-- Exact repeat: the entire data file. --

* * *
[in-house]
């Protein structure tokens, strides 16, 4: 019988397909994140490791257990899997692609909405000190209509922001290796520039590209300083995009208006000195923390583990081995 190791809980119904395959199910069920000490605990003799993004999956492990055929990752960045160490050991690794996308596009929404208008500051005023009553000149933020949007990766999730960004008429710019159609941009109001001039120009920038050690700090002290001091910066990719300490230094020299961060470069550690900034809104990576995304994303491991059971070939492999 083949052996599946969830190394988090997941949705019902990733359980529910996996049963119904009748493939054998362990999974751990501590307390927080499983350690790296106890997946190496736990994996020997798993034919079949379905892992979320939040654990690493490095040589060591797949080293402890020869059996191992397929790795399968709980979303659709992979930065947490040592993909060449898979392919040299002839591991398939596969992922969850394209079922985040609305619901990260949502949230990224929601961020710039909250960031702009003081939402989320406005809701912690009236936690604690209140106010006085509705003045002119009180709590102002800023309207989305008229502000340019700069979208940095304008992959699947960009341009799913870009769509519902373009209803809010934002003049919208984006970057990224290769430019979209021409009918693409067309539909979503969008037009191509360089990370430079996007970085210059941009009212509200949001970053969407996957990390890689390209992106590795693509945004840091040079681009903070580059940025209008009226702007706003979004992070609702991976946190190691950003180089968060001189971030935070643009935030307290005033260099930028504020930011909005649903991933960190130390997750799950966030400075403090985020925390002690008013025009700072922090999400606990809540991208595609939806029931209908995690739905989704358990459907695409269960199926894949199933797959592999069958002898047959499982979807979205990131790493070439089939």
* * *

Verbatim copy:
[in-house]
């Protein structure tokens, strides 16, 4: 019988397909994140490791257990899997692609909405000190209509922001290796520039590209300083995009208006000195923390583990081995 190791809980119904395959199910069920000490605990003799993004999956492990055929990752960045160490050991690794996308596009929404208008500051005023009553000149933020949007990766999730960004008429710019159609941009109001001039120009920038050690700090002290001091910066990719300490230094020299961060470069550690900034809104990576995304994303491991059971070939492999 083949052996599946969830190394988090997941949705019902990733359980529910996996049963119904009748493939054998362990999974751990501590307390927080499983350690790296106890997946190496736990994996020997798993034919079949379905892992979320939040654990690493490095040589060591797949080293402890020869059996191992397929790795399968709980979303659709992979930065947490040592993909060449898979392919040299002839591991398939596969992922969850394209079922985040609305619901990260949502949230990224929601961020710039909250960031702009003081939402989320406005809701912690009236936690604690209140106010006085509705003045002119009180709590102002800023309207989305008229502000340019700069979208940095304008992959699947960009341009799913870009769509519902373009209803809010934002003049919208984006970057990224290769430019979209021409009918693409067309539909979503969008037009191509360089990370430079996007970085210059941009009212509200949001970053969407996957990390890689390209992106590795693509945004840091040079681009903070580059940025209008009226702007706003979004992070609702991976946190190691950003180089968060001189971030935070643009935030307290005033260099930028504020930011909005649903991933960190130390997750799950966030400075403090985020925390002690008013025009700072922090999400606990809540991208595609939806029931209908995690739905989704358990459907695409269960199926894949199933797959592999069958002898047959499982979807979205990131790493070439089939």